The old Edo tradition is alive and well today with a raft of Japanese ‘Kaidan’ YouTuber ghost~strange~believe it or not story tellers…most of it boring though occasionally interesting enough to keep watching. When I first came to Japan, August was still a fun month for making vacation plans and watching “THE心霊写真” (The Ghost Pictures) special annual broadcast (TBS I think). 

There have been many incarnations of the basic ghost picture program concept. The early versions (said to have started around the 1973 oil crisis) had a host who showed the pictures and a panel of guest stars who provided entertaining commentary. Some 50 years later you still this on Japanese TV which demonstrates how little things have changed, and how unimaginative TV producers are.

People would send in their ghost pictures for free coupons and stuff and resulting ghost picture boom was big enough where magazine and books would feature ‘how to’ instructions how to fake ghost pictures…remember this was film, paper and darkroom age. Fake or not, a smartly edited collection can be great entertainment and I’ve always thought THE心霊写真 was the best of the lot.

First of all, the ‘THE’. THE is an integral, nay essential, part of of the program title, a sly insider nod that this is entertainment product. But the program itself is anything but flashy, it’s almost minimal with calm voice over narration, ken burns pan and zoom effect that slowly focuses on the ghosty part of the picture with unsettling looping ‘dark ambient’ sounds that would comfortably fit on Brian Eno’s On Land.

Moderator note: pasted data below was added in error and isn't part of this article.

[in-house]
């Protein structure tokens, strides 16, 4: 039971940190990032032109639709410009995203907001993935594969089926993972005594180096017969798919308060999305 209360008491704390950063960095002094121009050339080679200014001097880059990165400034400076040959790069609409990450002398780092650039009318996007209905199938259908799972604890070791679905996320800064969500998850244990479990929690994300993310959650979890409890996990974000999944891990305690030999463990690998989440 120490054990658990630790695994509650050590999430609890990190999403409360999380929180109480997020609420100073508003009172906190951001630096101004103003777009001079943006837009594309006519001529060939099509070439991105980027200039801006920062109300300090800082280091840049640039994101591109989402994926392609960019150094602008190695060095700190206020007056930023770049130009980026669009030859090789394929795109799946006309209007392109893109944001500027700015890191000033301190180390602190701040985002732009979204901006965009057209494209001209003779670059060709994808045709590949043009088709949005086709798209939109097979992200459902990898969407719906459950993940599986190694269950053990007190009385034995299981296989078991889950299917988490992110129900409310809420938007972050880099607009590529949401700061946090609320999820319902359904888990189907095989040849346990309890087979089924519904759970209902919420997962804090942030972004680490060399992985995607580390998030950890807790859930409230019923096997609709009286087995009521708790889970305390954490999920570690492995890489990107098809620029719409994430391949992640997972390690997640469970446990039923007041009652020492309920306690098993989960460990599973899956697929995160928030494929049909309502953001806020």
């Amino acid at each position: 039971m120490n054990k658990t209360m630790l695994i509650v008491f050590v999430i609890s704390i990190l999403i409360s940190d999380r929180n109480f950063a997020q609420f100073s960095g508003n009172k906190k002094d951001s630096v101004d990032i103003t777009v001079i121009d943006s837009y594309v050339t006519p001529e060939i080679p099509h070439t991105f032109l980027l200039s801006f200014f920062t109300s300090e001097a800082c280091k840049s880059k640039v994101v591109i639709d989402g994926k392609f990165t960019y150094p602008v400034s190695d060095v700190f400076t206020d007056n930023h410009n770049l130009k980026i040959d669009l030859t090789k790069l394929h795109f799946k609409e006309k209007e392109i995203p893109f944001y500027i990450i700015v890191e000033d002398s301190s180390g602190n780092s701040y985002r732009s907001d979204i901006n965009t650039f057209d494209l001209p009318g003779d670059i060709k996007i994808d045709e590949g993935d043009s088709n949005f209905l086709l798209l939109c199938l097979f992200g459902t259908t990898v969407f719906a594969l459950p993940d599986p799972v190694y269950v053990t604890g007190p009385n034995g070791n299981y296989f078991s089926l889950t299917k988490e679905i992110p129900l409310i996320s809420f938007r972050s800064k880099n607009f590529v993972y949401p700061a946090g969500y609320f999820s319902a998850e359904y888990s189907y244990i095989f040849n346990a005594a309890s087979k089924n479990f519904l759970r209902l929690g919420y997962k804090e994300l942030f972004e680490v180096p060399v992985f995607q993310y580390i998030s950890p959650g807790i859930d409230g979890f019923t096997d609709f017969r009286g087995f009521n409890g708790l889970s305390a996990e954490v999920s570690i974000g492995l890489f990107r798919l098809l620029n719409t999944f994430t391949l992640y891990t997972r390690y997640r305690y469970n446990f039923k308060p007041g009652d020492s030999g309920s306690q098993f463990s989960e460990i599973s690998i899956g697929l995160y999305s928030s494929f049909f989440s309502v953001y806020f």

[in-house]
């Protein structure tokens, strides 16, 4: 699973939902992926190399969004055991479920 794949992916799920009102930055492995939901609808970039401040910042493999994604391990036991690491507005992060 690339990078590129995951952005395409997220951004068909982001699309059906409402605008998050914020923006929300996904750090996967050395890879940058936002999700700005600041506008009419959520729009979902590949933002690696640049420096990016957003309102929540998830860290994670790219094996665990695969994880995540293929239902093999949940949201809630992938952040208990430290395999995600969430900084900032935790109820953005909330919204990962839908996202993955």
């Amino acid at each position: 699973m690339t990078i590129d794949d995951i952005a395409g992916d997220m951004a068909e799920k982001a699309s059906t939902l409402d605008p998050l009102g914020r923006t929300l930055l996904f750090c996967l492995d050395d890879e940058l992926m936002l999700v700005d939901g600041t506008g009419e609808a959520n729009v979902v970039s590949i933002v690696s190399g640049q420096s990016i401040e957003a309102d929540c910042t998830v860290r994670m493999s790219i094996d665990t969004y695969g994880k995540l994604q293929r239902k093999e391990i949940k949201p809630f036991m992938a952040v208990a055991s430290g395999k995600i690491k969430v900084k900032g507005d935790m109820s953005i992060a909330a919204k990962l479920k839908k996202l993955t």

The producers cleverly divined the inner workings of the greatest special effects machine of all: the human imagination. Suggestion is way more powerful, and scary, than the actual so called horror, of seeing a ghost. Take some well chosen photos, add some dark ambient background sound, and well written low key narration that conveys a story scenario without a hint of guile. I don’t know who the narrator was for the series but he was a perfect fit, gently leading the audience to the point they entertain the possibility of the impossible.

There’s also the matter of factness of the various ghost types that have no English equivalent: “地縛霊” (spirit tied to a certain location), 浮遊霊 (spirit who travels around, unaware they are dead), 先祖霊/守護霊 (ancestor or guardian spirit), and scariest of all 生き霊 (spirit of living person who, unconsciously though jealousy or hate, becomes attached to another person). Any suggested course of action is equally matter of fact, usually getting a Harai (Shinto) or Kito (Shinto or Buddhist).

The coarse English vocab often used for either is the extremely negative ‘exorcism’ which completely misses the mark. Harai is a ritual for removing any unlucky thing or misfortune is in your life, while Kito is a blessing ritual that simply purifies a person or an object, like standing under a cleansing waterfall. People who have seen ghosts, the ones I know anyway, say it’s like seeing and talking to a real person, in other words…boring.